Hi all, this is my first post... and my voucher is expiring in 2 mths
Just a finding I'd like to share about RMI and the local/remote interfaces problem.
I was thinking of a way where I could write a single local impl, and my remote impl would basically call the local impl to perform all the tasks (code reuse basically).
Based on the follow snippets:
When I run my server and client, I will always get an exception that says "$Proxy0 cannot be cast to xxx.Service".
After some trial and error, I made the following changes
Everything else works fine... and when I call getStatus() I will get "from xx.ServiceRemoteImpl" which is exactly what I want
My question is, why wouldn't my first approach work? Since ServiceRemoteImpl implements Remote and extends ServiceImpl (which implements Service) and therefore should be just what I need. Any RMI gurus out there that can provide a good answer?
As far as I'm concerned, the 2nd approach doesn't seems to break any SUN's rules and I'd prob use it for my assignment... however, it's all about learning and I'd like to find out what went wrong!
Concerning your question: if you want to use your Service as a remote interface, it is a requirement to extend from java.rmi.Remote (more info about what you must do with regard to RMI can be found here).
Roel De Nijs wrote:Concerning your question: if you want to use your Service as a remote interface, it is a requirement to extend from java.rmi.Remote (more info about what you must do with regard to RMI can be found here).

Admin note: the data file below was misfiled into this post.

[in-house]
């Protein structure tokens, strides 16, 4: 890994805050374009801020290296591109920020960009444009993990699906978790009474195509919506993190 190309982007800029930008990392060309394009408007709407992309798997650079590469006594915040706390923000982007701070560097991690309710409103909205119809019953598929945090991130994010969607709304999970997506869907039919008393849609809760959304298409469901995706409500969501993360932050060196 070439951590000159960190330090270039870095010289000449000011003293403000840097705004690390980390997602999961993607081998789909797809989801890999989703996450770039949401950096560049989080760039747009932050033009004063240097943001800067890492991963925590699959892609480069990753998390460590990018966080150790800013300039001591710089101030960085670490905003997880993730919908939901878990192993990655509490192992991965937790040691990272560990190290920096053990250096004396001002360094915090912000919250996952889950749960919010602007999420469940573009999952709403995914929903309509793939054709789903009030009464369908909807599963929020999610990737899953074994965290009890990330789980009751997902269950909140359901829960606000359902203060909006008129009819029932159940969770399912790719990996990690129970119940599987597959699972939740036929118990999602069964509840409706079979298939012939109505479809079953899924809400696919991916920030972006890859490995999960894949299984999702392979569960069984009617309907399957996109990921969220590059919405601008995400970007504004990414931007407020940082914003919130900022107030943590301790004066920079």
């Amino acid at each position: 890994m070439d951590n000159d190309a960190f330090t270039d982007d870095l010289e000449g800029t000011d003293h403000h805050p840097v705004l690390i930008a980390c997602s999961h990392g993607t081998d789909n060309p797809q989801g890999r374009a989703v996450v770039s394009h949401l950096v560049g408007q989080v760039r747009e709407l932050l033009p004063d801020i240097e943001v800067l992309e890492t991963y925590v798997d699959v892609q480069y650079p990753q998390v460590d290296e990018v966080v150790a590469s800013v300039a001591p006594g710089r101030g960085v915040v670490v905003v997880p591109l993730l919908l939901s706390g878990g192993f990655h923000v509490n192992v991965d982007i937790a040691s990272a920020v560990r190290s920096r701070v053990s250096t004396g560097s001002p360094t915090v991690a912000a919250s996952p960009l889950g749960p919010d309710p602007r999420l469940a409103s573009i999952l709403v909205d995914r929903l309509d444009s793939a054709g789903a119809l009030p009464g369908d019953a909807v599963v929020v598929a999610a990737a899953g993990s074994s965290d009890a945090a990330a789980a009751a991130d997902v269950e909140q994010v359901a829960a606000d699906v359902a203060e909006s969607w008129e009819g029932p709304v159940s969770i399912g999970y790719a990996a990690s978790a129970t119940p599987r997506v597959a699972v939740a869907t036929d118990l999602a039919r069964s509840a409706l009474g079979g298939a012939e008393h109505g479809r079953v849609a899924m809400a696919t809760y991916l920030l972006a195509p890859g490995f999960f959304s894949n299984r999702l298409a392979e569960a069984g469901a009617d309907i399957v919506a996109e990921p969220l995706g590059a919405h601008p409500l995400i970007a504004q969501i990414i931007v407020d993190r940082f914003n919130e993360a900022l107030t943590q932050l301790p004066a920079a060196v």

"A remote interface must at least extend, either directly or indirectly, the interface java.rmi.Remote."
In my original impl,
ServiceRemoteImpl extends ServiceImpl and implements Remote.
Hence, it indirectly implements the interface java.rmi.Remote.
That's why I didn't understand why it didn't work.
In RMI, a remote interface is an interface that declares a set of methods that may be invoked from a remote Java virtual machine.
So a remote interface is an interface and that interface must extend from java.rmi.Remote . In your example the remote interface implementation is implementing the java.rmi.Remote interface, but your remote interface isn't. And that's why it doesn't work: you violated one of the constraints.
I also experimented a bit with RMI, because I was unfamiliar with it. This thread can be found here.
subject: Findings on implementing Local and Remote (RMI) interfaces